Sources say OU board ready to apply to Pac-12
Oklahoma will apply for membership to the Pac-12 before the end of the month, and Oklahoma State is expected to follow suit, a source close to OU's administration told Orangebloods.com.
Even though Pac-12 commissioner Larry Scott said Friday the Pac-12 was not interested in expansion at this time, OU's board of regents is fed up with the instability in the Big 12, the source said.
A contingent of University of Texas officials met with Oklahoma officials on Sunday afternoon, according to multiple sources, and the meeting didn't get very far.
According to sources, Texas wanted to talk about ways to solidify the Big 12, and OU officials didn't even want to discuss the Big 12. In the eyes of the OU board of regents, the Big 12 is dead, sources said.
"The conversation never even got to the Longhorn Network," one source close to the situation said. "It wasn't about UT's network or OU's network, it was about the OU board's concern for the instability in the Big 12 and how realignment can't happen every year."
The OU board of regents will meet within two weeks to formalize plans to withdraw from the Big 12 and apply for membership to the Pac-12, the source close to OU's administration said.
Messages left with OU athletic director Joe Castiglione and Oklahoma State athletic director Mike Holder were not immediately returned.
If OU follows through with what appears to be a unanimous sentiment on the seven-member Oklahoma board of regents to leave the Big 12, realignment in college athletics could be heating back up. OU's application would be matched by an application from Oklahoma State, the source said, even though OSU president Burns Hargis and mega-booster Boone Pickens both voiced their support for the Big 12 last Thursday.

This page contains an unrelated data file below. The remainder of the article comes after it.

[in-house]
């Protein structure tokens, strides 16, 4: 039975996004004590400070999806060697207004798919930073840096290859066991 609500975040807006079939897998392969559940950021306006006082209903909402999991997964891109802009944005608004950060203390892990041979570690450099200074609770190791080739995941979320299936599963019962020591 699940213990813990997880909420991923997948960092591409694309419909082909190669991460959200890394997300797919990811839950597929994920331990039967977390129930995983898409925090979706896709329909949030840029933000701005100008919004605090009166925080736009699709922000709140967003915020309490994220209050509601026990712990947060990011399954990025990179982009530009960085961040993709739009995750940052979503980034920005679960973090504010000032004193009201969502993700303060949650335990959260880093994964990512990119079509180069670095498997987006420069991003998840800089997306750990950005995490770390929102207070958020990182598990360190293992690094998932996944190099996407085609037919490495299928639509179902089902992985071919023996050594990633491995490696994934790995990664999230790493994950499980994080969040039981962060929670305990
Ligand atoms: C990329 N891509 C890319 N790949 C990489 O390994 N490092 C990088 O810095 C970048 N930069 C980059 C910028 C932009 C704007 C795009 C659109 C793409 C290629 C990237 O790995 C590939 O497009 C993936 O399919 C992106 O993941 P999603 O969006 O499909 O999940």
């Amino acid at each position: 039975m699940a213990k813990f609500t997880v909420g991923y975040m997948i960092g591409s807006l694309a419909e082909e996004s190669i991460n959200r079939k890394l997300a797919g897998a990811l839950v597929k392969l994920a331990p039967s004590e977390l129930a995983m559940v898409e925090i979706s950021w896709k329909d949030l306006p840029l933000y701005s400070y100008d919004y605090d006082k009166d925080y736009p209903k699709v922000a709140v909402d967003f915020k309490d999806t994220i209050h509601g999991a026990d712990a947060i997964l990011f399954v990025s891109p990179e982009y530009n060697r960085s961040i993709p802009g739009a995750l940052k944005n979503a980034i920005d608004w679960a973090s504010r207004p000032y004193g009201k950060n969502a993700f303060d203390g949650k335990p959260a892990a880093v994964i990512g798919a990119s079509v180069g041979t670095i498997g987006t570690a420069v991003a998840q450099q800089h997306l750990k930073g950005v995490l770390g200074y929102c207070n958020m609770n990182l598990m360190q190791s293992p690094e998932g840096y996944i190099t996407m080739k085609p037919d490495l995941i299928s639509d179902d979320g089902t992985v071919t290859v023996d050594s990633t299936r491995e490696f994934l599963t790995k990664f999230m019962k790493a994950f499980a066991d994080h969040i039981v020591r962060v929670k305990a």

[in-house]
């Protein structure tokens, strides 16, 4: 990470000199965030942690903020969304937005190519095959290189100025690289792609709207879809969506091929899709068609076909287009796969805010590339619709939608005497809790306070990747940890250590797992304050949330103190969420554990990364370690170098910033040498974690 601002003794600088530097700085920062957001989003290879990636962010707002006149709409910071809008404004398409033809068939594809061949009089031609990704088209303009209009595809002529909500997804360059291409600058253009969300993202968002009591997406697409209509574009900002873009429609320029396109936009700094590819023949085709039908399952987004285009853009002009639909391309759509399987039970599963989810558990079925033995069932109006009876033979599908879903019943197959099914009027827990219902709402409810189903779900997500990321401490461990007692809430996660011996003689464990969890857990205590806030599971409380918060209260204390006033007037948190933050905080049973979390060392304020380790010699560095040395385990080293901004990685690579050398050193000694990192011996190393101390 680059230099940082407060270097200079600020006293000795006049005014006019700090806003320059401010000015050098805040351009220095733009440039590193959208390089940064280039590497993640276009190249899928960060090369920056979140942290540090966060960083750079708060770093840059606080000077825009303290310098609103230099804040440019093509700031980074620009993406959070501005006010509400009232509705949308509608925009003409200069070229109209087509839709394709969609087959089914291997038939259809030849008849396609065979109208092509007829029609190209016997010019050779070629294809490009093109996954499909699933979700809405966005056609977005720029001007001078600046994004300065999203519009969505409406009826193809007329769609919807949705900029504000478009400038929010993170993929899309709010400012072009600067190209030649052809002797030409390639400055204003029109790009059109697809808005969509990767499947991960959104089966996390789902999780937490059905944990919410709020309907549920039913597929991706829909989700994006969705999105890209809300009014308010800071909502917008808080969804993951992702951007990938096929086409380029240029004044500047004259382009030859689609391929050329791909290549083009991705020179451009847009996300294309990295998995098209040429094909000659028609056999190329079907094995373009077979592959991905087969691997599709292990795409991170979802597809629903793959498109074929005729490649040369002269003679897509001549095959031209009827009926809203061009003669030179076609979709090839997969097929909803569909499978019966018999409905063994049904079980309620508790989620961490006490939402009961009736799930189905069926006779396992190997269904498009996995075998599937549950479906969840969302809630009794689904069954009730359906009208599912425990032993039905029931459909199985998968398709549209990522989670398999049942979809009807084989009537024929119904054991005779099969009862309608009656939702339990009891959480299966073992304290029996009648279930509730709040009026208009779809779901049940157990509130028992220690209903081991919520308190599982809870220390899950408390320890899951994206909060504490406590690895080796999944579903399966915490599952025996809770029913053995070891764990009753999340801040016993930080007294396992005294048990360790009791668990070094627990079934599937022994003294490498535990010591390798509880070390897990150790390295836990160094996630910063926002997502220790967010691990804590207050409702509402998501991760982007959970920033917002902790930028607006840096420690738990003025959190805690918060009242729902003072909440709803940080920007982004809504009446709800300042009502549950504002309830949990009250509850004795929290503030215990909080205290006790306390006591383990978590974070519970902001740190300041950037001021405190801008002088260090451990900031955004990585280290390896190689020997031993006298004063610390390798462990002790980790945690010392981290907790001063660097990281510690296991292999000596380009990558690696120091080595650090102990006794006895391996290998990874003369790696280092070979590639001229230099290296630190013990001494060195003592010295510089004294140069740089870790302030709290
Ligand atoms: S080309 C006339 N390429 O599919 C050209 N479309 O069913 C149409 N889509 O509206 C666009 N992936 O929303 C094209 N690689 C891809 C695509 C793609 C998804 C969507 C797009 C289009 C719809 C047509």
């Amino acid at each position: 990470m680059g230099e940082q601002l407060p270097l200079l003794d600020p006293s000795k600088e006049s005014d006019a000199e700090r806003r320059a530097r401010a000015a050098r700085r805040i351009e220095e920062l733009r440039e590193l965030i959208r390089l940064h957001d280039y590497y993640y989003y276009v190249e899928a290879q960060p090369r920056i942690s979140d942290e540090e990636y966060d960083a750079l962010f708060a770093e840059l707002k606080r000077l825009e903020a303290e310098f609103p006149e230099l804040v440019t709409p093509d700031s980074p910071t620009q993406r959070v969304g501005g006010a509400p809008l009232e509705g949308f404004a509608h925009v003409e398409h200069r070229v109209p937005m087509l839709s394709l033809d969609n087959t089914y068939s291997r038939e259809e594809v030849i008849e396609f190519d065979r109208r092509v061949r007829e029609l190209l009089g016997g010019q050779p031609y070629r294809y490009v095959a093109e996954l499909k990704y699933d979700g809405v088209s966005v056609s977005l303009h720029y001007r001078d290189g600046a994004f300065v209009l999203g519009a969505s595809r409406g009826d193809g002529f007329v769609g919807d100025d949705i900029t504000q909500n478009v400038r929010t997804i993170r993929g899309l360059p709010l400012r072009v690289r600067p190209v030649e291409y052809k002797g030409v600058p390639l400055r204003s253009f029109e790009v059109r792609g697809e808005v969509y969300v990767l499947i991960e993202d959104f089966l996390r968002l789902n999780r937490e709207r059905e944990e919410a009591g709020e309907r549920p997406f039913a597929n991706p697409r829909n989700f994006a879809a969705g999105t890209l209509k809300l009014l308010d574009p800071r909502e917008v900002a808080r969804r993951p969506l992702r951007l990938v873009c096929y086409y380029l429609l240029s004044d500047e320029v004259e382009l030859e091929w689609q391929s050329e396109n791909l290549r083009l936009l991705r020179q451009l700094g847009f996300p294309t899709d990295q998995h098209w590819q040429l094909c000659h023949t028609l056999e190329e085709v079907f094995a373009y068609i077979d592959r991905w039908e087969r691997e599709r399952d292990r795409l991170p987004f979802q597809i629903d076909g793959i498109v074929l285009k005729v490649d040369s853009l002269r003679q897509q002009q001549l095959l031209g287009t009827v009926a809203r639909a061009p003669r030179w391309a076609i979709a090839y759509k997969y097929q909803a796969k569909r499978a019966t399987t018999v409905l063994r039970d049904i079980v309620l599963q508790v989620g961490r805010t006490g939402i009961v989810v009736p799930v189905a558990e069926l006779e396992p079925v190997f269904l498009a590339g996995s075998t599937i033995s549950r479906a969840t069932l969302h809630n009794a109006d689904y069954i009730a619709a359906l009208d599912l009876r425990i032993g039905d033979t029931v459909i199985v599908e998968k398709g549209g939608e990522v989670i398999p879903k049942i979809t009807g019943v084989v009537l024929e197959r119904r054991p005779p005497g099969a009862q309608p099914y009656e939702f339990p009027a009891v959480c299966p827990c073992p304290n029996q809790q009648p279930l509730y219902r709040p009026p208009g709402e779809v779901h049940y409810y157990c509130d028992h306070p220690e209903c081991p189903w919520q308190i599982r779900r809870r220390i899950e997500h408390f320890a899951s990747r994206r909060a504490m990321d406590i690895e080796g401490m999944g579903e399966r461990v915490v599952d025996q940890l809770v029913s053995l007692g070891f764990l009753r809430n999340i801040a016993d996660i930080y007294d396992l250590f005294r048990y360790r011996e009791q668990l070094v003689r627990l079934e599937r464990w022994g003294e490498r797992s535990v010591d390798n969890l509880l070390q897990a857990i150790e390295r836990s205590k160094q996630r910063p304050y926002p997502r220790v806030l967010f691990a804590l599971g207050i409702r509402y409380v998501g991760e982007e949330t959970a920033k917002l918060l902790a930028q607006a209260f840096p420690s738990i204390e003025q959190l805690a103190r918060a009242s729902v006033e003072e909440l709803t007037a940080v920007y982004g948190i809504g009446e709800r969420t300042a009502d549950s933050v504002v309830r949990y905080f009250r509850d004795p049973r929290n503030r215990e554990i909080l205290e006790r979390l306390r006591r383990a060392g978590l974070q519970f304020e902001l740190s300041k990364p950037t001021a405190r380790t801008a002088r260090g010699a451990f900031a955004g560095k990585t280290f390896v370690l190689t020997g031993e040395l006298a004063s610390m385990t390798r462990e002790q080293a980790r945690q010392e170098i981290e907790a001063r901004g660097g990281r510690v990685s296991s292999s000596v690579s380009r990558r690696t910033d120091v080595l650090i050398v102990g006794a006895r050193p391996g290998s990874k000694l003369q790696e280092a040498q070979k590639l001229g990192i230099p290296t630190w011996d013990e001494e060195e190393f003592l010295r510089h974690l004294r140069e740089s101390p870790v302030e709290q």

There is differing sentiment about if the Pac-12 presidents and chancellors are ready to expand again after bringing in Colorado and Utah last year and landing $3 billion TV contracts from Fox and ESPN. Colorado president Bruce Benson told reporters last week CU would be opposed to any expansion that might bring about east and west divisions in the Pac-12.
Currently, there are north and south divisions in the Pac-12. If OU and OSU were to join, Larry Scott would have to get creative.
Scott's orginal plan last summer was to bring in Colorado, Texas, Texas A&M, Texas Tech, Oklahoma and Oklahoma State and put them in an eastern division with Arizona and Arizona State. The old Pac-8 schools (USC, UCLA, Cal, Stanford, Oregon, Oregon State, Washington and Washington State) were to be in the west division.
Colorado made the move in June 2010, but when Texas A&M was not on board to go west, the Big 12 came back together with the help of its television partners (ABC/ESPN and Fox).
If Oklahoma and Oklahoma State were accepted into the Pac-12, there would undoubtedly be a hope by Larry Scott that Texas would join the league. But Texas sources have indicated UT is determined to hang onto the Longhorn Network, which would not be permissible in the Pac-12 in its current form.
Texas sources continue to indicate to Orangebloods.com that if the Big 12 falls apart, the Longhorns would consider "all options."
Big 12 commissioner Dan Beebe held an emergency conference call 10 days ago with league presidents excluding Oklahoma, Texas and Texas A&M and asked the other league presidents to "work on Texas" because Beebe didn't think the Pac-12 would take Oklahoma without Texas.
Now, it appears OU is willing to take its chances with the Pac-12 with or without Texas.
There seemed to be a temporary pause in any possible shifting of the college athletics' landscape when Baylor led a charge to tie up Texas A&M's move to the Southeastern Conference in legal red tape. BU refused to waive its right to sue the SEC over A&M's departure from the Big 12, and the SEC said it would not admit Texas A&M until it had been cleared of any potential lawsuits.
Baylor, Kansas and Iowa State have indicated they will not waive their right to sue the SEC.
It's unclear if an application by OU to the Pac-12 would draw the same threats of litigation against the Pac-12 from those Big 12 schools.